Thursday, August 2nd 2018– The Project mourns the loss of former Congressman and Oakland mayor Ronald Dellums, who died on Monday July 30th 2018.
Congressman Dellums was a founding member of the Congressional Black Caucus, a statesman, progressive champion, a friend of Shirley Chisholm and one of her staunchest political allies. Mr. Dellums also openly identified with the feminist cause at a time when the women’s rights movement was still looked on by many in the mainstream with contempt, hostility and suspicion in the United States.
In a 2016 interview with the Huffington Post, Dellums says this:
I recall entering Congress in 1971 and being called a “feminist” by members of my own party as if it was a dirty word. They didn’t realize that I wore that label as a badge of honor.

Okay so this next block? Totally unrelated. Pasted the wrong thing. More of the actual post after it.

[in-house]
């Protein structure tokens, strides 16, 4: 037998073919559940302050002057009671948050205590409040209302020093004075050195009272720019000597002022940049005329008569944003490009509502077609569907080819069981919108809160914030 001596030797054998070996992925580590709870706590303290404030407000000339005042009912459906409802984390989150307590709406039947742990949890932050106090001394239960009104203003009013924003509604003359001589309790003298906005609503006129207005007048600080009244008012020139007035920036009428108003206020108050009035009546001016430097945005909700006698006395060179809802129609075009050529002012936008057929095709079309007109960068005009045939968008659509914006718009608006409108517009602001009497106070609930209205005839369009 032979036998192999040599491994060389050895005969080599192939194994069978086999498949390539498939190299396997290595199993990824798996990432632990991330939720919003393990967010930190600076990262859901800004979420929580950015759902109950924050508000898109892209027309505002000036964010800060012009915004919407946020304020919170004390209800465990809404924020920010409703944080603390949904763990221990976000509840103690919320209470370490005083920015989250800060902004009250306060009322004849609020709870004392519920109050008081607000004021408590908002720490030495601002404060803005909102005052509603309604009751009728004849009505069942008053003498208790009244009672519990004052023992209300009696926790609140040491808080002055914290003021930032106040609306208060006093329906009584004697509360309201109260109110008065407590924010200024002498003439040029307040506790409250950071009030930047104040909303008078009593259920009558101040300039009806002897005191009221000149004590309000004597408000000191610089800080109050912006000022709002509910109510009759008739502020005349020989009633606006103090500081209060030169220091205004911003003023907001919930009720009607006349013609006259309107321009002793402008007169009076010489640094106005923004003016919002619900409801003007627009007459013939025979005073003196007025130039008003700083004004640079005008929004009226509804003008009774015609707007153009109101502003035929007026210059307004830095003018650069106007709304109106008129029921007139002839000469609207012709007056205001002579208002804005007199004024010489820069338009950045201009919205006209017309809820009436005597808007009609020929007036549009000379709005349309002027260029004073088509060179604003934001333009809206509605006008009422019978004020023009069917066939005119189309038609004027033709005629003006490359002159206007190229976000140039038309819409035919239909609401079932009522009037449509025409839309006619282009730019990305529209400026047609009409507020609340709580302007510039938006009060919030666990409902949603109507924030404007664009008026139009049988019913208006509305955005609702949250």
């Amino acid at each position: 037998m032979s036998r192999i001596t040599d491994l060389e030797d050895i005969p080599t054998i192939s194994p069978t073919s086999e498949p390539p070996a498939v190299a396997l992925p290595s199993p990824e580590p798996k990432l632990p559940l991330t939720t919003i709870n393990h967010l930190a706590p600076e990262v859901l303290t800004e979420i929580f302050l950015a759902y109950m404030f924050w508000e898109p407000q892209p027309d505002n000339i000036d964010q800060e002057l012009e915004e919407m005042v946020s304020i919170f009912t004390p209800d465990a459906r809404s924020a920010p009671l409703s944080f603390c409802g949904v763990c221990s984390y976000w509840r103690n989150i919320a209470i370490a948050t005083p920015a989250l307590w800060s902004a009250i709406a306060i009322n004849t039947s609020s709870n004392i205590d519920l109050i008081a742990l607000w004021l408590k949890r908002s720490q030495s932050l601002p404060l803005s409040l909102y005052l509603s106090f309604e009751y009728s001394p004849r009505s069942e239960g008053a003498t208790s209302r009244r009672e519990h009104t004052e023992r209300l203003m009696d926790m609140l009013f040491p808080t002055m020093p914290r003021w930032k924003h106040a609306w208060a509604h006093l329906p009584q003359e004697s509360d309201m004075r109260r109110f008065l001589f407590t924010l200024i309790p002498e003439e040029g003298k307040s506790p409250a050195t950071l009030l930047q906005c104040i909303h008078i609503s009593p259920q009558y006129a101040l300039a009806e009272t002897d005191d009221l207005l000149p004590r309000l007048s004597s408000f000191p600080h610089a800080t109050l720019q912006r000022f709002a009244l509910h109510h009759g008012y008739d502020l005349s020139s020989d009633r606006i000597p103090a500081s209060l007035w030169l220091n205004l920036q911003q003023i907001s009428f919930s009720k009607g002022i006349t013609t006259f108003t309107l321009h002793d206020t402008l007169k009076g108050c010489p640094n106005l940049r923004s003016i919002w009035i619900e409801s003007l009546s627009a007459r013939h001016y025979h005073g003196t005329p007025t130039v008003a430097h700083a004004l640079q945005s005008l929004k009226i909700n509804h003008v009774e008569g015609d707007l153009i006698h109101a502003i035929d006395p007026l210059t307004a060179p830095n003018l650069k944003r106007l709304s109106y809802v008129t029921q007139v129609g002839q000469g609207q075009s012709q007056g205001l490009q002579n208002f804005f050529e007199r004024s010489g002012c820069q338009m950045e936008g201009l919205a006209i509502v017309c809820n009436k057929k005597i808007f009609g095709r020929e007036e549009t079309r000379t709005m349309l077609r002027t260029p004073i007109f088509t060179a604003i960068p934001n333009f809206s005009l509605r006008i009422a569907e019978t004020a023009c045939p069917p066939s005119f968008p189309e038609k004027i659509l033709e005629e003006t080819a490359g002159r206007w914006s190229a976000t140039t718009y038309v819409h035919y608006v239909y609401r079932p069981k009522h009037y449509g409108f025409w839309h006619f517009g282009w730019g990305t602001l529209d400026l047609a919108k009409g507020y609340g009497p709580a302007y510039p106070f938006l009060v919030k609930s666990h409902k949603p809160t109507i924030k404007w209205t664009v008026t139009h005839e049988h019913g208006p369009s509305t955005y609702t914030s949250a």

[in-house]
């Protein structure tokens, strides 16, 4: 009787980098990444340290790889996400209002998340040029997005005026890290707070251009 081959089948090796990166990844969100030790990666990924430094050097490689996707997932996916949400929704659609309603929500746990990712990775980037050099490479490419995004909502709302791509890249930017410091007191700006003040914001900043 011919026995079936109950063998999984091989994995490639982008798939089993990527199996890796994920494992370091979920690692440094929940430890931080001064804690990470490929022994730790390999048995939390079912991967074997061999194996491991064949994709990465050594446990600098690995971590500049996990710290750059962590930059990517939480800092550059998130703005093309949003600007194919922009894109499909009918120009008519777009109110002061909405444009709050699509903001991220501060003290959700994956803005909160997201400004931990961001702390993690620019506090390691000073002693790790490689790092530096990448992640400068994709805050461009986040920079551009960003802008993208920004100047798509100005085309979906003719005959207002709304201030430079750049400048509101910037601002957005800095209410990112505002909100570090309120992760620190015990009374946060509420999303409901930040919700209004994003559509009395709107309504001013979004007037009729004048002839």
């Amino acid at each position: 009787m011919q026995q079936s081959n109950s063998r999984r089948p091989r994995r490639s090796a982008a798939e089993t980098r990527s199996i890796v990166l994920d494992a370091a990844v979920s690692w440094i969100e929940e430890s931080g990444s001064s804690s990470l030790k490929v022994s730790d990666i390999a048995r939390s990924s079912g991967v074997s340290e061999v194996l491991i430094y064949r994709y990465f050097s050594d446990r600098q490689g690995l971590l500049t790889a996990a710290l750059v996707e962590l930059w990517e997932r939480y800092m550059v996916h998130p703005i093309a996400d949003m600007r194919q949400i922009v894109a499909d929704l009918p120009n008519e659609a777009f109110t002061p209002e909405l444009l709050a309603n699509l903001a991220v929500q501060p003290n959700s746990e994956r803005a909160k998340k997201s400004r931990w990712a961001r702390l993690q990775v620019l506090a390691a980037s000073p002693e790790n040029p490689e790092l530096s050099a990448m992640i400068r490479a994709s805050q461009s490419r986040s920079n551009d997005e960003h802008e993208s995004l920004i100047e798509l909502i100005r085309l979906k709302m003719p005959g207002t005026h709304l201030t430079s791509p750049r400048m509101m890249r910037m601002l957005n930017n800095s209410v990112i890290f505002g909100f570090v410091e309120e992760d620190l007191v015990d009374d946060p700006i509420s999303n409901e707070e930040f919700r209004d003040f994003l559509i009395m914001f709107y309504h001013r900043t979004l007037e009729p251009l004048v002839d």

Ronald Dellums was the only member from the Congressional Black Caucus who was willing to fully and openly endorse Shirley Chisholm’s presidential campaign.
Early in his career, Mr. Dellums was perhaps best-known as a vociferous critic of the Vietnam War and his calls to redirect exorbitant military spending towards social service programs. He was an outspoken proponent of Black civil rights, and he also championed the cause of divestment from the apartheid government in South Africa. His tireless advocacy of the Black Liberation struggle in South Africa eventually won the appreciation of Nelson Mandela himself.
As a friend to Shirley Chisholm, an ally to people’s struggles throughout the world, and a pioneering political figure in his own right, Mr. Ronald Dellums will be deeply missed.
For a more in-depth account of Mr. Dellums’ life and career, we recommend reading the obituary recently published by the New York Times and this one by The San Francisco Chronicle.